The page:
When Trump stated earlier this year that the US should ban Muslims from entering the country and when leaders of various European countries restricted the immigration of Syrian refugees, the identity of the nation in question is constructed through the creation of these non-physical borders. Rather than building walls on the ground, barriers are built around the image of the nation by constituting what it is not. Trump and the European leaders billed Muslims and Syrian refugees as dangerous in the wake of the Paris attacks perpetrated by ISIL. The fear that Muslim refugees and travelers could also be terrorists plotting to target American and other Western cities was fueled entirely by xenophobia, and so metaphorical borders were drawn between cultures; Muslims were construed as a threat to the existences of Western nations and were barred from entrance. Thus, an identity is formed as states define what they are by who constitutes them. Rather than a physical nation, the states that banned refugees, and the extreme notion that Trump took, created national identities based on a set of values that they incorrectly perceived as not being shared by Muslims.

This phenomenon is also present elsewhere. Borders are often drawn for malicious political reasons that poison the geography with turmoil in later years. Africa, during the Scramble for Africa from 1881 to 1914, was invaded, occupied, divided, and colonized by European powers influenced by New Imperialism. The European countries drew colonial lines based on arbitrary divisions rather than respecting longstanding boundaries based on ethnic, linguistic, and other commonalities. After this period of colonization and annexation by the Europeans, African nations began to regain independence while maintaining colonial lines, and consequently, in most African nations, around 45 percent of the population belongs to a group partitioned by the national border. This partitioning, a bordering created for the identities of the colonizers rather than the people enclosed within the lines, has left scars of turmoil as various identity groups have been forced to navigate their selfhoods in discordant locales. Thus, the created national identities — vestiges of colonialism — are at odds with traditional cultural demarcations with which many Africans identify.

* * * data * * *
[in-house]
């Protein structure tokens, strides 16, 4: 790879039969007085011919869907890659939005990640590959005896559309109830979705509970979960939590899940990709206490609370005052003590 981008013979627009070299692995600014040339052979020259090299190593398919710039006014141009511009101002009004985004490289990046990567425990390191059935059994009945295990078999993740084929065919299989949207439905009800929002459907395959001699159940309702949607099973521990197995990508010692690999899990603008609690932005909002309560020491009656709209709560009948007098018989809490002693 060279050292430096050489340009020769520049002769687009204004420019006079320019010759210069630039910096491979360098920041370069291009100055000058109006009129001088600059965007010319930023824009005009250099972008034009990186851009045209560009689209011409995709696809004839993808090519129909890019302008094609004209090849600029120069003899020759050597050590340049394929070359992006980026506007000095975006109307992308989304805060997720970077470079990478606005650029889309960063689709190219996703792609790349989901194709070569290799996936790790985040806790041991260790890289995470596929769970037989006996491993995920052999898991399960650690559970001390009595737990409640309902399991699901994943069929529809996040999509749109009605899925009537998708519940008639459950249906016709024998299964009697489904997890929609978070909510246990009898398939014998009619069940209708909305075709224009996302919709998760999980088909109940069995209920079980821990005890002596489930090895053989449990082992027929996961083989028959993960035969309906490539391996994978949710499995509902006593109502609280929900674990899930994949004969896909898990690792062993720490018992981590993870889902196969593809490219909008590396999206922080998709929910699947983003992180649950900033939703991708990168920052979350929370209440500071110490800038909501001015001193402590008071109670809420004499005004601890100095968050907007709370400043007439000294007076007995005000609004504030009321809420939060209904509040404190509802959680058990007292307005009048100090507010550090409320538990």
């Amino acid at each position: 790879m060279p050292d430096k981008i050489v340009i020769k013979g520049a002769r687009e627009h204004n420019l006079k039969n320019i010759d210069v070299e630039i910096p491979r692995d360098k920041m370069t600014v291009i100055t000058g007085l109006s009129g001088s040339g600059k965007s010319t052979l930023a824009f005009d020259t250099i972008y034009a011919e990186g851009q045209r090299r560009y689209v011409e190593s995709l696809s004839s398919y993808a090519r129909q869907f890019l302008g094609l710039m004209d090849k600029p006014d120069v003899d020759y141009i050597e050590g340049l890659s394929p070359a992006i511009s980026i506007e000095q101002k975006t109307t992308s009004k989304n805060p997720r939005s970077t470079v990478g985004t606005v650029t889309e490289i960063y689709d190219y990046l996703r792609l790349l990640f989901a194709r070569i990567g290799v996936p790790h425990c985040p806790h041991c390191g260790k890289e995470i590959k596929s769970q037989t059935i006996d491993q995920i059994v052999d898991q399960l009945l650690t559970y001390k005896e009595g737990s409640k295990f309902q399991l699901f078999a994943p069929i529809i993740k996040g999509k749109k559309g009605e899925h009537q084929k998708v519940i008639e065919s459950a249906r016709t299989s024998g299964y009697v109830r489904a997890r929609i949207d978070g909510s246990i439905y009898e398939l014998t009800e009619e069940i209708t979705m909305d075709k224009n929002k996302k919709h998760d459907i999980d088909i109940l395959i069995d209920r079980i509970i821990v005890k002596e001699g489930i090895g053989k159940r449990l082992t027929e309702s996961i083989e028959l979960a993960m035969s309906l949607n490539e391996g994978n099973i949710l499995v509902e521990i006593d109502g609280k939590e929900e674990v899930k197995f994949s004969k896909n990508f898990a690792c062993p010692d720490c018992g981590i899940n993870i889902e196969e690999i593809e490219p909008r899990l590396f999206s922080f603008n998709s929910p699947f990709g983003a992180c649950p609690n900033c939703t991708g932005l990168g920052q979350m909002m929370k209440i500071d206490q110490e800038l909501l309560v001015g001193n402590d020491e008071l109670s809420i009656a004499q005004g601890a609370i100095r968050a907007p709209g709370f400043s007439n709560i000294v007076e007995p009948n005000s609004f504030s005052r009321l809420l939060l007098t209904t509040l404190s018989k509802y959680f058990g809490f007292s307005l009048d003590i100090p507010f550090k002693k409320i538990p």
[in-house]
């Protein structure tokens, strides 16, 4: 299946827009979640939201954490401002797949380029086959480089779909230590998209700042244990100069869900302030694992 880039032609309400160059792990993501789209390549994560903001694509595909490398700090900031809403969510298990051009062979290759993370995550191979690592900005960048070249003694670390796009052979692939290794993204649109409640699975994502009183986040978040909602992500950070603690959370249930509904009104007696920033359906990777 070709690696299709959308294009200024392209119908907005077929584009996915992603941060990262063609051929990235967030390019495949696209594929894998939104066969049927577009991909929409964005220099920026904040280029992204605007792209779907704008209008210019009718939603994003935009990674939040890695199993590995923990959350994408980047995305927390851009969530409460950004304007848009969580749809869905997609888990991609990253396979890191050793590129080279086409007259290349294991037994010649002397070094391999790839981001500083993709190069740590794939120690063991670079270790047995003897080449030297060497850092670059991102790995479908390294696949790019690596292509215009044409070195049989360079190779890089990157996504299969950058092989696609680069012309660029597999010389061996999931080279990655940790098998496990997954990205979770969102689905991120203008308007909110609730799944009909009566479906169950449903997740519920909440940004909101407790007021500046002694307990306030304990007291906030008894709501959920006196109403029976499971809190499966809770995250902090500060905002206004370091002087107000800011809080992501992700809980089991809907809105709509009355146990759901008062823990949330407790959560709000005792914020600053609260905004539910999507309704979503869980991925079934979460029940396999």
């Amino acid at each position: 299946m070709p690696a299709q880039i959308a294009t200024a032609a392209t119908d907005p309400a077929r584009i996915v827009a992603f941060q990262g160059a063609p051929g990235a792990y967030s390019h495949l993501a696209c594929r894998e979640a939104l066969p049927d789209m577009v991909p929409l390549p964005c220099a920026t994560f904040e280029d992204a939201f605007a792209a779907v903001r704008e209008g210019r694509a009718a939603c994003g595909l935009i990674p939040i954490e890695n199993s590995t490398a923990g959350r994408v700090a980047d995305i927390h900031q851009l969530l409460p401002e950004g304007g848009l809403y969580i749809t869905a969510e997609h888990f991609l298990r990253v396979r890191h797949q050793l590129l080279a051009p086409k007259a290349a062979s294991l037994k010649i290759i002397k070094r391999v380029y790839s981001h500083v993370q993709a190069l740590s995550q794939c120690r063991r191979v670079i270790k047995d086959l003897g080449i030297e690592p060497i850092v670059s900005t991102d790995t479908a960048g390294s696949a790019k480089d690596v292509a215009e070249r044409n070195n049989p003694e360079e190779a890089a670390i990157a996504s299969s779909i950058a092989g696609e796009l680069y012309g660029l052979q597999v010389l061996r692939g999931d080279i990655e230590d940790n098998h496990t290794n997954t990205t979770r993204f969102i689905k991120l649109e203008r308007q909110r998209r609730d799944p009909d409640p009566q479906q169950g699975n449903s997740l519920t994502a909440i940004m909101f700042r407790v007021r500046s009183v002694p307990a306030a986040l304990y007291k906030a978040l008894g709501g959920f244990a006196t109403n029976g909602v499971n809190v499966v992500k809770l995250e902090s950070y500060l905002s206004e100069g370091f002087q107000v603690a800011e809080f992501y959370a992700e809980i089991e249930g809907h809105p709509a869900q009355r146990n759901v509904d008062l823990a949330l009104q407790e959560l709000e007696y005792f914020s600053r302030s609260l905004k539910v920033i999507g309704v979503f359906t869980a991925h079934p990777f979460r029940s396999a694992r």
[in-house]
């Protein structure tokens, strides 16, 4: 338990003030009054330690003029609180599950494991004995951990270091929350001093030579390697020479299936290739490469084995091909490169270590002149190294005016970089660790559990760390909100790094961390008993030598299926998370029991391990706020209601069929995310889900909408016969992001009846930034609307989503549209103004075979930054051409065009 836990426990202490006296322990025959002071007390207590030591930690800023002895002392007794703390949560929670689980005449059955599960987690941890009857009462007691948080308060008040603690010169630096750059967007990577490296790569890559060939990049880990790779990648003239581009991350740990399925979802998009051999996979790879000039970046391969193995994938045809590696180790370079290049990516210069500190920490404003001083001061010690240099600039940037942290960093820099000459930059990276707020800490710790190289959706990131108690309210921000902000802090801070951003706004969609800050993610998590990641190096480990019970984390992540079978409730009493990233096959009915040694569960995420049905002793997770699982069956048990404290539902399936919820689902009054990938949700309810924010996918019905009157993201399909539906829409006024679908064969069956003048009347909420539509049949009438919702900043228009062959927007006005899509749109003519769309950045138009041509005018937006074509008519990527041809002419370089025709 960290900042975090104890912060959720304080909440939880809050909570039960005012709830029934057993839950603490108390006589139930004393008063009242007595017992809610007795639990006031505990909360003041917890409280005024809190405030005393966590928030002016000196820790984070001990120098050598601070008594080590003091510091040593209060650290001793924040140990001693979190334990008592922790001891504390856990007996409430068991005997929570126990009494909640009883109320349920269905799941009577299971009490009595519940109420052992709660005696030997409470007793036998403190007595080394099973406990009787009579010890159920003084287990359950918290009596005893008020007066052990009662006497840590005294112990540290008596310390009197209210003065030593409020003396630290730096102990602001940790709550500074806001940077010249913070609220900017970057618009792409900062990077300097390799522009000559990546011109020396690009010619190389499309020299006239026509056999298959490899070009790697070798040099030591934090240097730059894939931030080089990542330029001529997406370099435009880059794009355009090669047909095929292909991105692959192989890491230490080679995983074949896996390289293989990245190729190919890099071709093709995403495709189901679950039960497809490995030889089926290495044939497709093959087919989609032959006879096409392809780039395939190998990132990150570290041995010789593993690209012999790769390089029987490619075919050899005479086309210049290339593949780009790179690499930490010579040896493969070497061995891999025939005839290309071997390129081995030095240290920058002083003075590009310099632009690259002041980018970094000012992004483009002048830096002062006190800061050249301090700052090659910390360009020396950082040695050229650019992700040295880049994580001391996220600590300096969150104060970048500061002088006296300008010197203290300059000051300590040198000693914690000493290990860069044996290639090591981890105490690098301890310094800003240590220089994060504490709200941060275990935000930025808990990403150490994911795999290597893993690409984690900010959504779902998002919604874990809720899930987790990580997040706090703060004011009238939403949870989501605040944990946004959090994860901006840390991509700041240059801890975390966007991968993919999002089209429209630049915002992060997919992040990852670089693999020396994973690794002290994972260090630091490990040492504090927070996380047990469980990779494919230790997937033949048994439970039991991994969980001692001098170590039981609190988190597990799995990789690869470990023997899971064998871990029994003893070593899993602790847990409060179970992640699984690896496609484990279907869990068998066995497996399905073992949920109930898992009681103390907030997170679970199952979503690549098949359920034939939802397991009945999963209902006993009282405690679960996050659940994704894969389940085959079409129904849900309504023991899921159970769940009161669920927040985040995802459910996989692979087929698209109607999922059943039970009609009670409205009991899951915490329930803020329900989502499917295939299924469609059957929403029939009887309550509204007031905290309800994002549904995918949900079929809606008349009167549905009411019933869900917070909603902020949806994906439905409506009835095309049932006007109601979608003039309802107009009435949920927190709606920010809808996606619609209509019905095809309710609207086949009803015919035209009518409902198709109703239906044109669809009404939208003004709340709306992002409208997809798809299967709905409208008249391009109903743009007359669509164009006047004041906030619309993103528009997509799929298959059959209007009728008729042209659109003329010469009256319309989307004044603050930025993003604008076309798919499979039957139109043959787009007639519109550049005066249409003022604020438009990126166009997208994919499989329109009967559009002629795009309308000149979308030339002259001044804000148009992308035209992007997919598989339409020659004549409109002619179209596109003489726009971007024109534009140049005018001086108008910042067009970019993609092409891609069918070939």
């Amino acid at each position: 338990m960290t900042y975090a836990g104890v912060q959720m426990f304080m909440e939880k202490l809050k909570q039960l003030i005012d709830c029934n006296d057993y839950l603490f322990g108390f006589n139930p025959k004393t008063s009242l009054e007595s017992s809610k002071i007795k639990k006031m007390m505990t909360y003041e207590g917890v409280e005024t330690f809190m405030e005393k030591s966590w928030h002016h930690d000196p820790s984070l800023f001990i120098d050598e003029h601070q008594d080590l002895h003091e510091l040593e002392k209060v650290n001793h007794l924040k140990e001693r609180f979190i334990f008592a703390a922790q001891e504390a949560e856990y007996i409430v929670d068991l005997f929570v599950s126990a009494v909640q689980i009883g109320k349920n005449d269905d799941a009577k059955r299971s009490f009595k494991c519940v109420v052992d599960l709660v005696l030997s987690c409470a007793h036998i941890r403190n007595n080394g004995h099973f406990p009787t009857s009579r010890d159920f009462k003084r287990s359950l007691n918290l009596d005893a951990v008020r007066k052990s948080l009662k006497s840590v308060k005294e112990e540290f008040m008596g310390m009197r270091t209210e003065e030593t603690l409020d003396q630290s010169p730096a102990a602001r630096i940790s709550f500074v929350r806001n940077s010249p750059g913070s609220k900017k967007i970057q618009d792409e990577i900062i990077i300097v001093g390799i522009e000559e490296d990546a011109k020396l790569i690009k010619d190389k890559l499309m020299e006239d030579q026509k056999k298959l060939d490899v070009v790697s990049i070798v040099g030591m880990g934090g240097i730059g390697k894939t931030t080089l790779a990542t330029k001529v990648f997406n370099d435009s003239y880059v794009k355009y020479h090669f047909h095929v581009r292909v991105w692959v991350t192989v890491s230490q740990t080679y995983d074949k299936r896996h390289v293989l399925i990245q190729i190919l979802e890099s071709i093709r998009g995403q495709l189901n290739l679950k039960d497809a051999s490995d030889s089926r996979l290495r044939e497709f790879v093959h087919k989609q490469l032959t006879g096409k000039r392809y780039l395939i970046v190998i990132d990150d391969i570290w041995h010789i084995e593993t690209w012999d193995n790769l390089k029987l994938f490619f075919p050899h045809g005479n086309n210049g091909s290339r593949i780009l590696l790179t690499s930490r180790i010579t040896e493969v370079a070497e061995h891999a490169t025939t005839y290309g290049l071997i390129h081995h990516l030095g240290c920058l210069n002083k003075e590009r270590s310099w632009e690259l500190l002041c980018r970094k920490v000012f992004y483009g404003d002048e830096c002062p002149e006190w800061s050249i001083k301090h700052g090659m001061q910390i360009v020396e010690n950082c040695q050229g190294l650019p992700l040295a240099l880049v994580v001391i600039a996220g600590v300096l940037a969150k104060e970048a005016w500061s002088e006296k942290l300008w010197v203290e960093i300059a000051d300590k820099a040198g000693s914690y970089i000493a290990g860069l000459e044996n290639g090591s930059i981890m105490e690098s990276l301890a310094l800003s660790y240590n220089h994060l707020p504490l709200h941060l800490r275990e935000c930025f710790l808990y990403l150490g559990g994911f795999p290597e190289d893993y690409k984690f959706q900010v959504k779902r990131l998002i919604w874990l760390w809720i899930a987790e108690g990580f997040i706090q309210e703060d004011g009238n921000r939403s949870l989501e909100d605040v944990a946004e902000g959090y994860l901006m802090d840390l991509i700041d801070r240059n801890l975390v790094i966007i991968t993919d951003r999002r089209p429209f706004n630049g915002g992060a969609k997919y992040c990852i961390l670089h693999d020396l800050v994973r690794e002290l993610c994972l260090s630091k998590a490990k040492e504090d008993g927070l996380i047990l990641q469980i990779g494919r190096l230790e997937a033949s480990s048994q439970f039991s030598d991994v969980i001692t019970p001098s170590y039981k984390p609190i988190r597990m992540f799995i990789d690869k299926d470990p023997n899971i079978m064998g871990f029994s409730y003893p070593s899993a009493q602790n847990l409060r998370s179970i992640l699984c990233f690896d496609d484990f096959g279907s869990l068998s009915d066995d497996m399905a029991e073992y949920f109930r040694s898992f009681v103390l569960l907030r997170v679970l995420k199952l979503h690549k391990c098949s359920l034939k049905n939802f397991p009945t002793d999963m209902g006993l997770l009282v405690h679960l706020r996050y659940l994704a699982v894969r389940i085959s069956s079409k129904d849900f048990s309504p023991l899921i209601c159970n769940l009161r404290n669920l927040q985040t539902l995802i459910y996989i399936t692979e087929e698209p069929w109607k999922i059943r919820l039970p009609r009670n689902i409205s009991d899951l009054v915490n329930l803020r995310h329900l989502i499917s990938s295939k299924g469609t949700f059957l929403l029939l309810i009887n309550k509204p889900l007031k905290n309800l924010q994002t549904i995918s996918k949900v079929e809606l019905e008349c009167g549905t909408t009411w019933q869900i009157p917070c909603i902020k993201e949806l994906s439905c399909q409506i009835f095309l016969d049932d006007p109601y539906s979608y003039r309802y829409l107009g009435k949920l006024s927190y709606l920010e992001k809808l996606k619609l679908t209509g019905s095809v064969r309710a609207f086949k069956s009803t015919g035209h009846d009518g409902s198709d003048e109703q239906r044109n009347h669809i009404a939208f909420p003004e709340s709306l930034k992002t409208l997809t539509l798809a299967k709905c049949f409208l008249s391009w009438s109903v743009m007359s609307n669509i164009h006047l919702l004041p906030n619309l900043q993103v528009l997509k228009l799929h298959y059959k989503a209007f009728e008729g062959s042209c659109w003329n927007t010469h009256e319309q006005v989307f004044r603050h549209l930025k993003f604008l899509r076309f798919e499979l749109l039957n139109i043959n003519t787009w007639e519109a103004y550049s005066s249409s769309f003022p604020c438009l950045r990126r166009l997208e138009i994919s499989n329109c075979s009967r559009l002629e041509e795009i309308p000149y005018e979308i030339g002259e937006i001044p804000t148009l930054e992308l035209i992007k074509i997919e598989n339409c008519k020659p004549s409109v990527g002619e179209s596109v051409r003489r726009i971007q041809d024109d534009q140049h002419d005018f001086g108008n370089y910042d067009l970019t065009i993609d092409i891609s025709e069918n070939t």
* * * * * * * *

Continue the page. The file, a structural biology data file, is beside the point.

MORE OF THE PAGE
The problem of borders becomes far more relevant when considering that the characteristics that color the perception of America— freedom, inclusivity, diversity — are not unique to America; nations all over the world share these characteristics. But what does make something quintessentially American is how it is set up in oppositional duality with “un-American” values. The same holds true for characteristics of many other nations. Borders are instated to demarcate who and what belongs by creating the emblematic “other,” an identity that lies in opposition to how the state envisions itself and its people. Borders, then, are just as much about what a nation isn’t as they are about what a nation is. In an age of globalization and world connectedness, borders are becoming more and more politicized as some see them as obsolete and others see them as necessary for the protection of state integrity. In either case, the problems of borders will continue so long as they are used to divvy up peoples and parse out identities based on assumptions and arbitrary characteristics.

About the Author

Britt Edelen '19 is a Staff Writer for the Brown Political Review.